Once liability (or legal responsibility) for a motor vehicle accident has been determined the remaining question is the quantum or amount of damages to be awarded.  There are 5 different heads of damages that must be considered in arriving at the final amount: past wage loss, future wage loss, non-pecuniary damages, costs of future care and special damages.

The legal principle that governs the entire process of awarding damages is that, insofar as is possible, the plaintiff should be put in the position he or she would have been in but for the injuries caused by the defendant’s negligence.

Past wage loss deals with the victim’s lost earnings from the accident up until the point of trial.  This amount is determined through employment records, medical records and any other relevant materials.

Future wage loss is a much more involved process.  Once again employment records and medical records will be relevant.  In addition, high school records, university records and your family history will be reviewed.  The Judge must consider how long you likely would have been able to work as well as how much money you likely would have earned but for the incident.  The Court must consider variables such as the likelihood of your early death, economic downturns and likelihood of another debilitating injury.

Non-pecuniary damages compensate a plaintiff for their pain, suffering, and loss of enjoyment of life up to the date of the trial and in the future. The essential principle derived from the jurisprudence is that an award for non-pecuniary damages must be fair and reasonable to both parties and should be measured by the adverse impact of the particular injuries on the individual plaintiff.  This valuation is completely up to the discretion of the Court. Awards vary a great deal depending on the type of injury and the type of person that was injured.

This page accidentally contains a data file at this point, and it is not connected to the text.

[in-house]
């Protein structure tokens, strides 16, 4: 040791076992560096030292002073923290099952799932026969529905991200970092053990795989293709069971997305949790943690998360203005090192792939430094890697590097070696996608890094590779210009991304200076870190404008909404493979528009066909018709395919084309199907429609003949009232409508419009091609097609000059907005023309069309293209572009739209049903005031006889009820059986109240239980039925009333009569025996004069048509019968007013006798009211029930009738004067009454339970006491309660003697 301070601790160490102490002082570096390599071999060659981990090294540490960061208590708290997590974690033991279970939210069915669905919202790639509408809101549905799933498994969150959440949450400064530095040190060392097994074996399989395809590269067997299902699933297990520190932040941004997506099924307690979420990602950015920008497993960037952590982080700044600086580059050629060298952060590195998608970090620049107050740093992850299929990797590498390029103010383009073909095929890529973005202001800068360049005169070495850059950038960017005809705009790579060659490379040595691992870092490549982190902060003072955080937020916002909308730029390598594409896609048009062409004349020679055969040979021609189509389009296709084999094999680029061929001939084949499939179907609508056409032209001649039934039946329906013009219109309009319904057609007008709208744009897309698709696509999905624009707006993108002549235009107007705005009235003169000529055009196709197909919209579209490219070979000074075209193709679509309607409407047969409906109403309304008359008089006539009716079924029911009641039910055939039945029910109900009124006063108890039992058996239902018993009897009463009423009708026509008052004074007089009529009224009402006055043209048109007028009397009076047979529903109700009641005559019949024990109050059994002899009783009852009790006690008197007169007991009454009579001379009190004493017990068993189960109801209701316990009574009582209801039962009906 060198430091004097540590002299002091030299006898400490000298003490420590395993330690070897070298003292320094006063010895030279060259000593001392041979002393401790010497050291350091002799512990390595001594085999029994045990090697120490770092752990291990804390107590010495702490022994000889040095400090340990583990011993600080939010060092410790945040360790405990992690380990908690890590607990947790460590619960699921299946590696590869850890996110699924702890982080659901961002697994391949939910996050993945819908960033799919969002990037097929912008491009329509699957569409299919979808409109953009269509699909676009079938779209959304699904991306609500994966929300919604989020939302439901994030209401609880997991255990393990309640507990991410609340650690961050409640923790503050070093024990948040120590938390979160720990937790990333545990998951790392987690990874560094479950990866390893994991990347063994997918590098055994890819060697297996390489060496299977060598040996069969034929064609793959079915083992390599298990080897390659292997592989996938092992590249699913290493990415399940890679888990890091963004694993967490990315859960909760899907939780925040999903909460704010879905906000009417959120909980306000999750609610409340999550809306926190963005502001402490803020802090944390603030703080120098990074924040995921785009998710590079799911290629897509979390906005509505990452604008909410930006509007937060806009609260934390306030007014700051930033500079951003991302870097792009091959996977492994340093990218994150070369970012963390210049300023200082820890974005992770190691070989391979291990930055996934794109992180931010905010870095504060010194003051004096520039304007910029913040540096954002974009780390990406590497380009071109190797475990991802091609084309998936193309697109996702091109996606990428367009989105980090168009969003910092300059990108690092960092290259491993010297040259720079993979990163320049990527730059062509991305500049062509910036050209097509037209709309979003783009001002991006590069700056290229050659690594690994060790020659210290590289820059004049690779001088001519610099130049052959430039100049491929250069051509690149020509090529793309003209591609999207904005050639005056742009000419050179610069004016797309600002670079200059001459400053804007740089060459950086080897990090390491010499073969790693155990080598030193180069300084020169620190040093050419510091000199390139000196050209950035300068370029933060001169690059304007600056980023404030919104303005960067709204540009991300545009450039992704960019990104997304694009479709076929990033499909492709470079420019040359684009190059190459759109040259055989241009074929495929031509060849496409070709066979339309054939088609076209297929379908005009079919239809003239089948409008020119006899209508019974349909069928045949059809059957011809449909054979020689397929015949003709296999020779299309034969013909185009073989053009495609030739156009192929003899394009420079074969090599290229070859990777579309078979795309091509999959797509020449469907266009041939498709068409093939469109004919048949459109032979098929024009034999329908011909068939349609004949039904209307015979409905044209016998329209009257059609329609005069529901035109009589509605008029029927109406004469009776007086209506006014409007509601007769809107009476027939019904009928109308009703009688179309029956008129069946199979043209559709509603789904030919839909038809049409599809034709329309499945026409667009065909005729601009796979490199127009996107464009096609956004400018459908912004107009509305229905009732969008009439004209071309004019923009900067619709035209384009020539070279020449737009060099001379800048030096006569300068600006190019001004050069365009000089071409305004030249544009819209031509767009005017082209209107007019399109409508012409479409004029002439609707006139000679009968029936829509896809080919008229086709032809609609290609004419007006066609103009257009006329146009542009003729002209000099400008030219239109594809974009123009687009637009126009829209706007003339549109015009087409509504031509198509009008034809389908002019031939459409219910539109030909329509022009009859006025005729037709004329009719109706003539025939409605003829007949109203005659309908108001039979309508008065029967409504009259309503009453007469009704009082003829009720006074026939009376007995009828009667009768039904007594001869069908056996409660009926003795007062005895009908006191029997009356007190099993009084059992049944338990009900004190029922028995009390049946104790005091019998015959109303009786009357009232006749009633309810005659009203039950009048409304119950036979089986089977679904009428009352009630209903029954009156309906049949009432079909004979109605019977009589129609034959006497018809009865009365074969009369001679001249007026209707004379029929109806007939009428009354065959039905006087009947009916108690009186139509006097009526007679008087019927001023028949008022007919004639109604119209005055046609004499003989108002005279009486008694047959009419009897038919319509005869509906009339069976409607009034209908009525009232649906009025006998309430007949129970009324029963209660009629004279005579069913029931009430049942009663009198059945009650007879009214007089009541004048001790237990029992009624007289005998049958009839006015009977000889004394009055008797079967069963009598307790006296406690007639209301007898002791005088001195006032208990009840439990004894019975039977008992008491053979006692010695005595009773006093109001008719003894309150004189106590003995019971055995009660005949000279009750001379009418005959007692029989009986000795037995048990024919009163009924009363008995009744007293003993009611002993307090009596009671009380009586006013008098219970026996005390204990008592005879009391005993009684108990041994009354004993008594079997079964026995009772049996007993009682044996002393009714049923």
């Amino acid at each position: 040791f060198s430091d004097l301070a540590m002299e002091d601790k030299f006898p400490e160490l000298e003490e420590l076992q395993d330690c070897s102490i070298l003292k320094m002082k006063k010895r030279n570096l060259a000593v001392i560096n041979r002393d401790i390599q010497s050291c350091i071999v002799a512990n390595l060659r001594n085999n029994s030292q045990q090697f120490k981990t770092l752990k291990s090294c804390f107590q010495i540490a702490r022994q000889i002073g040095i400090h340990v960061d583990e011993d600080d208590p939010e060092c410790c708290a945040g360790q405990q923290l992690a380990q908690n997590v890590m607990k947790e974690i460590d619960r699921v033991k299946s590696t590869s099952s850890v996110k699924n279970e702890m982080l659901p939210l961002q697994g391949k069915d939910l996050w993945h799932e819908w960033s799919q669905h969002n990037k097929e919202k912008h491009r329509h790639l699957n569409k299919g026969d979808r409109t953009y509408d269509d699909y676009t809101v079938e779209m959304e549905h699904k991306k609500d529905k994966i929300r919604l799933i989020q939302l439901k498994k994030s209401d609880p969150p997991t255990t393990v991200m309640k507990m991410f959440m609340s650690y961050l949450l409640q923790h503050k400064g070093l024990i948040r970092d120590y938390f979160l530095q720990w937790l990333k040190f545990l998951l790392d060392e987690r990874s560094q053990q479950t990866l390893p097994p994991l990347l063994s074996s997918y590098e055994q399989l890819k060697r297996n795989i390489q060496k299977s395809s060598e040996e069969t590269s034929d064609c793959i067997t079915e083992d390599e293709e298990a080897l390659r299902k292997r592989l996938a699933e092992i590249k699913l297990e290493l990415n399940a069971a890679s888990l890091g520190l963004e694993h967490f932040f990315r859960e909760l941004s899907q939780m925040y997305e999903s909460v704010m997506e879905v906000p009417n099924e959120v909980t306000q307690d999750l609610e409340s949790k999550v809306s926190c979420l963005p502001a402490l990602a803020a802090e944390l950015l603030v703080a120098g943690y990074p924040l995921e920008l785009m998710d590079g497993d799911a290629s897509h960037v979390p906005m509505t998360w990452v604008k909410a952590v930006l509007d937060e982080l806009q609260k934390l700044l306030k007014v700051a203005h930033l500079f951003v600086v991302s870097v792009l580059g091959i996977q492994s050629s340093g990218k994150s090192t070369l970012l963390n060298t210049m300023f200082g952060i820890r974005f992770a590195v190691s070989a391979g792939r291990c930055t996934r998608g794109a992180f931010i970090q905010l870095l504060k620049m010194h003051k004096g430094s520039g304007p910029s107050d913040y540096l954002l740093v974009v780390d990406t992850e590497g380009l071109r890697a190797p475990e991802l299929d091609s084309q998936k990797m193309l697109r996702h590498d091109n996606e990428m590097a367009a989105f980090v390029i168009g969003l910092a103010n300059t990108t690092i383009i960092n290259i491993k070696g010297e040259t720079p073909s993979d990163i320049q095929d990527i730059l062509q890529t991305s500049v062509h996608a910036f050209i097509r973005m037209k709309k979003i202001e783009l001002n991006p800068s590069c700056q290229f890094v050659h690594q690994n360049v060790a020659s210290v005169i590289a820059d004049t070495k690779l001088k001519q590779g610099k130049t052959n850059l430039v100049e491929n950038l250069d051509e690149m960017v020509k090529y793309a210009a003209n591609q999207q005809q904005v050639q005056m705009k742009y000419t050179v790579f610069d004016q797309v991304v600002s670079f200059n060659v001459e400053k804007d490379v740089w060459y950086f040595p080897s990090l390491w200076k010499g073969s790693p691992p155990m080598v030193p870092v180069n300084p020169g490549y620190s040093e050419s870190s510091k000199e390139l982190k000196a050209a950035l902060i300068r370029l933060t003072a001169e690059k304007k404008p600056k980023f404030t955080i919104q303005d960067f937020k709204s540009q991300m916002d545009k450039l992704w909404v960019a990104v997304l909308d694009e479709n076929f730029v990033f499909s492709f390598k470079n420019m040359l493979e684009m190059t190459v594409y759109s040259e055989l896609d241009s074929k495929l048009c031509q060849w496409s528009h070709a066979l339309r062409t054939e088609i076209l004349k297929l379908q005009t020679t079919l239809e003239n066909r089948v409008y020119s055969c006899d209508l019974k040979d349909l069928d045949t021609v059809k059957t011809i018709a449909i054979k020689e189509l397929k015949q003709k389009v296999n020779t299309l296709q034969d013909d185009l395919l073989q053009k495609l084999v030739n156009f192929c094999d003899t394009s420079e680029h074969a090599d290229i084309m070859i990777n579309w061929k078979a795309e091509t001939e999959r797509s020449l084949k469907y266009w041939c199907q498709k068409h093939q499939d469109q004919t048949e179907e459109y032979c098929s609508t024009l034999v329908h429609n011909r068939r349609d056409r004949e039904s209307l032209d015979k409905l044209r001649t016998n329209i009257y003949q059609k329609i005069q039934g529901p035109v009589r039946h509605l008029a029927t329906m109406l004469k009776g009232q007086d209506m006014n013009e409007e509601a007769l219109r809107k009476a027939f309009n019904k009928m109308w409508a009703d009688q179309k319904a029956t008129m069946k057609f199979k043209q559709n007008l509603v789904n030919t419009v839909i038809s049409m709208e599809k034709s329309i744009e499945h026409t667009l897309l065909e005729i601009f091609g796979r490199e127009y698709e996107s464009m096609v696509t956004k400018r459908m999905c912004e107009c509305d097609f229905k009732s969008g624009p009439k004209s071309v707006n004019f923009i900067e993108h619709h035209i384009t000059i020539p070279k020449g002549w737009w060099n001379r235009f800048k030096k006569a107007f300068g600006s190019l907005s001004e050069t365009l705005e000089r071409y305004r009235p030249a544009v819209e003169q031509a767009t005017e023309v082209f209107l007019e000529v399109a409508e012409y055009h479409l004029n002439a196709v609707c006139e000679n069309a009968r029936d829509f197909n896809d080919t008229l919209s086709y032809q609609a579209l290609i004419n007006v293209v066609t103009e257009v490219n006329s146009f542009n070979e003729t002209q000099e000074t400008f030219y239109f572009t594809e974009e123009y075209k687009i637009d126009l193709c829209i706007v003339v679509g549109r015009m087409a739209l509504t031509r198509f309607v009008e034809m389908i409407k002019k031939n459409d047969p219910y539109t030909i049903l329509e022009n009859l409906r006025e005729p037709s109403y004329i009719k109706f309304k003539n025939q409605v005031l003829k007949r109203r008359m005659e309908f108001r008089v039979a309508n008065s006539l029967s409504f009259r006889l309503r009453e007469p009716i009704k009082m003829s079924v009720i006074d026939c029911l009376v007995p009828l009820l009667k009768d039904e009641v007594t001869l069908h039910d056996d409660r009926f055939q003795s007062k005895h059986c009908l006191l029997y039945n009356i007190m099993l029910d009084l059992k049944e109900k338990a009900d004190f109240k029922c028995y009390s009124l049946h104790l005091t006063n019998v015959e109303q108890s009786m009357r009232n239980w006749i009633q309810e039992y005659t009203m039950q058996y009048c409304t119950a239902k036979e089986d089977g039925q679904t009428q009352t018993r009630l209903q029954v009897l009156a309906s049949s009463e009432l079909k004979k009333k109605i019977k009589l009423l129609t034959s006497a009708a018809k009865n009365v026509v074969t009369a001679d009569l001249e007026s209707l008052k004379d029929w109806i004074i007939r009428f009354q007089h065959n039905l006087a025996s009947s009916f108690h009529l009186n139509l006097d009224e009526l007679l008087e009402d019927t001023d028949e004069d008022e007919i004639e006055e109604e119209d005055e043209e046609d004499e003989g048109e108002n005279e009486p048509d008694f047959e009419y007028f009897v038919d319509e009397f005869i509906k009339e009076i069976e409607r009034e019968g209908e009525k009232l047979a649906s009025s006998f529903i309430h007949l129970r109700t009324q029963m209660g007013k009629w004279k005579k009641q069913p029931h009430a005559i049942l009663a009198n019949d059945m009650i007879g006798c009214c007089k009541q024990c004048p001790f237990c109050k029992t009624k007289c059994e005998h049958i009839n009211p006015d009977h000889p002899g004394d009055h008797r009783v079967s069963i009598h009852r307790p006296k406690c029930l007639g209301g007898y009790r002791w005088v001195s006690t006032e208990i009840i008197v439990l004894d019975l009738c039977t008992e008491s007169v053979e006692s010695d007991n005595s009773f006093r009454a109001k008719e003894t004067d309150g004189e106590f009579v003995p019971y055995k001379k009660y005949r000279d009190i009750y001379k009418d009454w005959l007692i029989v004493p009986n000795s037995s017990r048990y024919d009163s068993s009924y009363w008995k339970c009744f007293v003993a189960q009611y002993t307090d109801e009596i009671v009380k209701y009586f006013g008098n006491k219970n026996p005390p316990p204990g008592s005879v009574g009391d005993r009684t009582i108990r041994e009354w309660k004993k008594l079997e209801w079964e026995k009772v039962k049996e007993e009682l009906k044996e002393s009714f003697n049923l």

Costs of future care are awarded on the basis of what is reasonably necessary to promote the mental and physical health of the plaintiff having regard to the medical evidence.  To determine the appropriate award the Court must be satisfied that there is a medical justification for claims of future care and the claims must be reasonable.

Special damages cover a person’s reasonable out-of-pocket expenses they incurred as a result of an accident.  The expenses claimed must be limited to those expenses which are restorative rather than putting the injured person in a better position than before the accident.

In British Columbia, all of the above heads of damages are added together and paid out to the injured party as a lump sum.